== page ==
Sampling for Candidatus Liberibacter solanacearum (CLso) (PT19001)
What was it all about?
The Candidatus Liberibacter solanacearum (CLso) bacterium poses a significant threat to the Australian potato industry, being associated with ‘zebra chip’ disease and able to be carried by the tomato potato psyllid. This short project, which ran from 2019 to 2020, developed and validated sample collection and preservation protocols, and the associated sampling kits for CLso testing in potato tubers.
This investment to prepare and protect the Australian industry follows previous levy-funded projects Diagnostic capability to detect Candidatus Liberibacter solanacearum (CLso) (PT17000) and Developing and implementing a high throughput diagnostic test for Candidatus Liberibacter solanacearum (CLso) (PT17000).
Tuber cores were shown to be a superior alternative to tuber slices for CLso diagnosis. Tuber tissues and associated pathogen DNA can be efficiently preserved using calcium carbonate-based desiccant for downstream DNA extraction and disease detection.
A customised sampling tool to collect tuber samples was produced. The tool standardises sample size and streamlines collection. A prototype was tested by growers and, following feedback and minor adjustments, 300 coring tips were produced.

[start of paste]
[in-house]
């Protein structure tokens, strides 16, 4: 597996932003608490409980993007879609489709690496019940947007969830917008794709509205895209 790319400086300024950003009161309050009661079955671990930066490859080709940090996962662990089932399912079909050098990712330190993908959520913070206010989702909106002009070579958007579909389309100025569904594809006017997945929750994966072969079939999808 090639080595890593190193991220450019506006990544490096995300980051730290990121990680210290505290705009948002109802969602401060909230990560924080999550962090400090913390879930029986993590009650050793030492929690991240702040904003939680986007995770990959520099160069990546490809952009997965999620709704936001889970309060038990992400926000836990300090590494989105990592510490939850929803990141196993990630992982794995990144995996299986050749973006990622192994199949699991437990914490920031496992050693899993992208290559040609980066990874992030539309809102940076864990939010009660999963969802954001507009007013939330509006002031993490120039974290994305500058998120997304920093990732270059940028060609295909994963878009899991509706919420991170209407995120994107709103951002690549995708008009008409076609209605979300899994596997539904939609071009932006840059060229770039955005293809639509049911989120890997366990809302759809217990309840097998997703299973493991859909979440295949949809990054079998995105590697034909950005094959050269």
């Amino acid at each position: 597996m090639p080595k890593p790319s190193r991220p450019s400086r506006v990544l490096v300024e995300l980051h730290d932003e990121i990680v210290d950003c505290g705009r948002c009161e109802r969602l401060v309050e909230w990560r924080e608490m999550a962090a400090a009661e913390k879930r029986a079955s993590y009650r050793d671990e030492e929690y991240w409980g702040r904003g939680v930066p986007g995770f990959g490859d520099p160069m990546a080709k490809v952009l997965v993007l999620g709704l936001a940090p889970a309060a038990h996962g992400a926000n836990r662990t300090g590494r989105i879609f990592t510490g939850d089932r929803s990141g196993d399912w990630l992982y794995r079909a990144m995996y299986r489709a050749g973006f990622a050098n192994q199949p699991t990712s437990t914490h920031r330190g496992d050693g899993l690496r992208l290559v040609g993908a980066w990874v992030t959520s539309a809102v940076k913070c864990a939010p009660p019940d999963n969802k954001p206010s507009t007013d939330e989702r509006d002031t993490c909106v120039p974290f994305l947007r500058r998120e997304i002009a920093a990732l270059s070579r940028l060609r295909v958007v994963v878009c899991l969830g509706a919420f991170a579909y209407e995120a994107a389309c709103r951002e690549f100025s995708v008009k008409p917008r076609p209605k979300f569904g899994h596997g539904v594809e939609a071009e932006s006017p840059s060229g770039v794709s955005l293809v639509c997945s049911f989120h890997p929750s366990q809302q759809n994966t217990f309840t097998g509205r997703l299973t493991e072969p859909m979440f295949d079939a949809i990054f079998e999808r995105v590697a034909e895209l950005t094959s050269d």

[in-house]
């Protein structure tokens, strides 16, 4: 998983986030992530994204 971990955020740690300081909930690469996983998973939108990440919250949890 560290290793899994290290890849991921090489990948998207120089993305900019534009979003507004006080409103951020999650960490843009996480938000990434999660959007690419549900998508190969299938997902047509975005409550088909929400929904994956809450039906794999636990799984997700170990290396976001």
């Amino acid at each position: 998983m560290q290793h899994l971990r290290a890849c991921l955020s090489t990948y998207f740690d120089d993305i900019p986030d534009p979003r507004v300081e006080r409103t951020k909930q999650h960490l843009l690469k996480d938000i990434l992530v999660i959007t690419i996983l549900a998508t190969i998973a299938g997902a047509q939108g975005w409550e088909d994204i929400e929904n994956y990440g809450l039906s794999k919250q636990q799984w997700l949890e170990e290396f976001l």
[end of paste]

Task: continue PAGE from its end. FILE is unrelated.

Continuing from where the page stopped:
A field sampling protocol has been defined that is based on high-throughput diagnostic testing and sampling recommendations, using the kit developed by this project.
The sampling kit is designed for collecting six composites of 50 cores per paddock/seed lot. It includes illustrated instructions, a coring device, and six zip lock bags each containing a 125g desiccant pouch. The bags are barcoded to facilitate sample tracking within the South Australian Research and Development Institute’s laboratory information management system.
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This project was funded through the Hort Innovation Potato Fresh and Potato - Processing Funds.
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